Singles gap

I concur with Rabbi Shmuley Boteach’s assessment of disenfranchised Jewish singles over the age of 35 (March 19 j.). As a former singles coordinator at the Berkeley Richmond Jewish Community Center who, incidentally, met her late husband at the BRJCC, I am surprised and saddened by the lack of ongoing programming at synagogues and community centers that addresses the needs of single men and women between the ages of 35 and 60.

In fact, I was told by the BRJCC leadership that no money exists to develop programming for people in this age group.

I’m sure that hundreds of single Jews in the Bay Area would welcome an invitation to join a synagogue or JCC where there was more than generic programming to meet their needs.

Nancy Kron | Kensington

A local connection

I read with sadness your March 19 article, “Mourning the victims of terror.” Its last sentence mentions that one of the victims of the port of Ashdod bombings was Avi Suissa, age 55.

The late Avi Suissa was a resident of Kiryat Malachi, which through the Partnership 2000 program is a sister city to the UJC Western Region Consortium, including the Jewish community federations of the Greater East Bay, San Jose and Sacramento.

At his funeral, friends recalled how Avi ran to help the wounded the moment he heard the first explosion. “He ran next to the fence, and then came the second explosion from across the road. He was killed by shrapnel,” said co-worker Meir Barbout.

Kiryat Malachi is a small town where everyone knows each other. Hundreds of people came to sit shiva, including Israel’s president, Moshe Katsav, who is from Kiryat Malachi and delivered a condolence speech.

The Western Region Consortium presented condolences to Avi’s wife, Ruti. She was touched to know that people in the United States were concerned about her family.

Thank you for helping to keep a human face on the near daily tragedies that occur in Israel.

Jody Linick | Alameda
volunteer chairman, Partnership 2000 Committee
Jewish Community Federation of the Greater East Bay

Failed logic?

I fail to see the logic in Robert Flieger’s March 26 j. denunciation of the anti-war marches that took place in San Francisco and around the world March 20. Millions of the people gathered that Saturday to protest the illegal invasion of Iraq and the Bush administration’s lies, both of which have cost nearly 600 American and 10,000 Iraqi lives.

I marched from Dolores Park to the Civic Center and found everyone to be friendly and energized by the crowd of nearly 50,000. There may have been a small percentage of people who spewed hatred, but how many? The overwhelming majority of people were peaceful.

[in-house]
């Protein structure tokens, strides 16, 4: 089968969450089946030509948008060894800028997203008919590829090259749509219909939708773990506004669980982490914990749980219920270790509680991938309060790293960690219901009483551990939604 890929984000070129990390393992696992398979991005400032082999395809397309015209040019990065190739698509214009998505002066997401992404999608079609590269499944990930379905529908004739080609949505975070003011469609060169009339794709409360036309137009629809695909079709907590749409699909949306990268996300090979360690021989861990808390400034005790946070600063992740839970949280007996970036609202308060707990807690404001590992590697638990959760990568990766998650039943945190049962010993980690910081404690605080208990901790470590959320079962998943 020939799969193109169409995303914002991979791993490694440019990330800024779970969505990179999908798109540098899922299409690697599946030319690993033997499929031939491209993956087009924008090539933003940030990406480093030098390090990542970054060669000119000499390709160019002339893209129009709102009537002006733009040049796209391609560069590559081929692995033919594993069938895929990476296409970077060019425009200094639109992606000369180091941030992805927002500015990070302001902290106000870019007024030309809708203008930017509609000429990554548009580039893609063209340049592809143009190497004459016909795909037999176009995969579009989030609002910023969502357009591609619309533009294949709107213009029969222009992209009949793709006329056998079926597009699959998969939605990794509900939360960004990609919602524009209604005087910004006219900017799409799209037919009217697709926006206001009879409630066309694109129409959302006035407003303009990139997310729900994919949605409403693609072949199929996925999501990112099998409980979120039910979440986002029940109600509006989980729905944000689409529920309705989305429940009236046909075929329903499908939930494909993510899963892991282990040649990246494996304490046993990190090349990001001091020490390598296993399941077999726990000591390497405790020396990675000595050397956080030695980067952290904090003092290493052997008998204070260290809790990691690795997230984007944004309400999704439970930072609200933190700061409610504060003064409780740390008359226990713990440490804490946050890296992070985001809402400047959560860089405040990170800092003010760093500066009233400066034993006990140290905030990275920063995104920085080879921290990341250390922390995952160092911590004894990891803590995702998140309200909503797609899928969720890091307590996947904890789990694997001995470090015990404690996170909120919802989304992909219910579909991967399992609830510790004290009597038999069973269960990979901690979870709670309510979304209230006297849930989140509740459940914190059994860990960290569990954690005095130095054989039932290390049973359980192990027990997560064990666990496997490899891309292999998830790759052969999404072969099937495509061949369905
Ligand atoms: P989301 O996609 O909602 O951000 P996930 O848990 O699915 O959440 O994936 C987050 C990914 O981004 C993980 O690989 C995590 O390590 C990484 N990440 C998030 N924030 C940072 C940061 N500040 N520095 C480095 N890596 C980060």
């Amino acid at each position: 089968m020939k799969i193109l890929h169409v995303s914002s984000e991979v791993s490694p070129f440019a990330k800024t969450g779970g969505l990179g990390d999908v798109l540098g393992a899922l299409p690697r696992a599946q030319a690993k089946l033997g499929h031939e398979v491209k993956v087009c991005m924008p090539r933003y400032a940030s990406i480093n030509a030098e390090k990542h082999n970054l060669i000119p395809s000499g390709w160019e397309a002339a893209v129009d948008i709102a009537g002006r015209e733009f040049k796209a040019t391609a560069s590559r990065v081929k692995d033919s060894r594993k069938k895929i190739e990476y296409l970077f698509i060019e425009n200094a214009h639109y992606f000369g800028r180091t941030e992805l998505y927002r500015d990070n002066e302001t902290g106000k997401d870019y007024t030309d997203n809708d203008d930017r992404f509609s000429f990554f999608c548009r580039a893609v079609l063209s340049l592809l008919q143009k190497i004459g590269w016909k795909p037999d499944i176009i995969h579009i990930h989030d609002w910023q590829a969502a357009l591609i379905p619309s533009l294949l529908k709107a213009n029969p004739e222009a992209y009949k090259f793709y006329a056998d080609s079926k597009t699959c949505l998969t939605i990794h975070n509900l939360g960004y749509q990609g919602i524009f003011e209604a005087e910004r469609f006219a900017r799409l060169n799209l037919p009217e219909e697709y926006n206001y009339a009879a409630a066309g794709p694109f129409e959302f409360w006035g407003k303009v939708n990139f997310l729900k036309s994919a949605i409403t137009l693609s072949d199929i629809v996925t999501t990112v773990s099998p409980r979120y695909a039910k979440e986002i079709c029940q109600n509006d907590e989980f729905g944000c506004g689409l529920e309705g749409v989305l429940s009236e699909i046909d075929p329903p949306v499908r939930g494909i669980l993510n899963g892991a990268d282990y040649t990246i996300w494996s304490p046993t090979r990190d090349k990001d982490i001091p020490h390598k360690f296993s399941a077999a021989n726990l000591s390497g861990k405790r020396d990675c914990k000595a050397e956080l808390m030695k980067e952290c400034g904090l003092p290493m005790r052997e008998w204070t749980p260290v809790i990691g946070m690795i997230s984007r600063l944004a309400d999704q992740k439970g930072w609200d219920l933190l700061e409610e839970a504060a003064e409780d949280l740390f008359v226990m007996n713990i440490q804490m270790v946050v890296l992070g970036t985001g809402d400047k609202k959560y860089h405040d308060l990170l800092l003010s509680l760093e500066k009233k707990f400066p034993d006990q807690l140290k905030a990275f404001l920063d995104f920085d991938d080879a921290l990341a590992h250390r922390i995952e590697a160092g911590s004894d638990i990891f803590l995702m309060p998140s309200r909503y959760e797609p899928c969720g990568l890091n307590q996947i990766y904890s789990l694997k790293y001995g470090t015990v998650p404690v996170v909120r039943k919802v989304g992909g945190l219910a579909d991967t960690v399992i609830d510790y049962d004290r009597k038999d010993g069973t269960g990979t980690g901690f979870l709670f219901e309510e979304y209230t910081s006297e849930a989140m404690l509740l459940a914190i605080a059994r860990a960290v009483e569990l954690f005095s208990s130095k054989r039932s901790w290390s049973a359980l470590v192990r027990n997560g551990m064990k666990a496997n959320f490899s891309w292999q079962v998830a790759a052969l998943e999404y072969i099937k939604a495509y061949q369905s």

I guarantee that a pro-Israel march with the same number of bodies would yield the same percentage of “vile hatred and lies.”

I also resent Flieger’s suggestion that a marginal political group, International ANSWER, duped us. It just happens to organize great rallies, just as the Communist Party often did for Martin Luther King Jr. in the 1960s. Associating with fringe groups does not necessarily dilute the cause’s message.

Verna Wefald | San Rafael

Touching, but…

It was so very touching to read that the Jewish Voice for Peace group that protested at the Peterson Tractor Company said Kaddish for Rachel Corrie (March 19 j.).

Of course, I didn’t see any mention of their taking note of the 10 Israelis who were killed by a suicide terrorist in Ashdod just a few days earlier.

Perhaps they didn’t realize that the bomb that shattered the bodies and the families of those Israelis probably had come through the same type of weapons-smuggling tunnel that Corrie died trying to protect.

Perhaps they didn’t want to think about the fact that the International Solidarity Movement, to which Corrie belonged, has actively protected terrorists both in their own office in Jenin and by acting as “human shields” in Bethlehem.

Perhaps they chose to ignore the fact that the founders of the ISM have endorsed all aspects of “Palestinian nnnfrom 3

resistance” — both nonviolent and violent.

Or perhaps they did know all this and didn’t care, in which case they are so very wrong.

Michael Harris | San Rafael


Your March 26 article about my ad in the San Francisco State college paper reveals the power of denial among some Jews.

The agenda of the Palestinian leadership — supported by the majority of the Palestinians — is the annihilation of Israel. Failure to understand this fact is what led to Oslo, the return of Yasser Arafat to the West Bank, the arming of Arafat’s army and the launching of suicide bombings.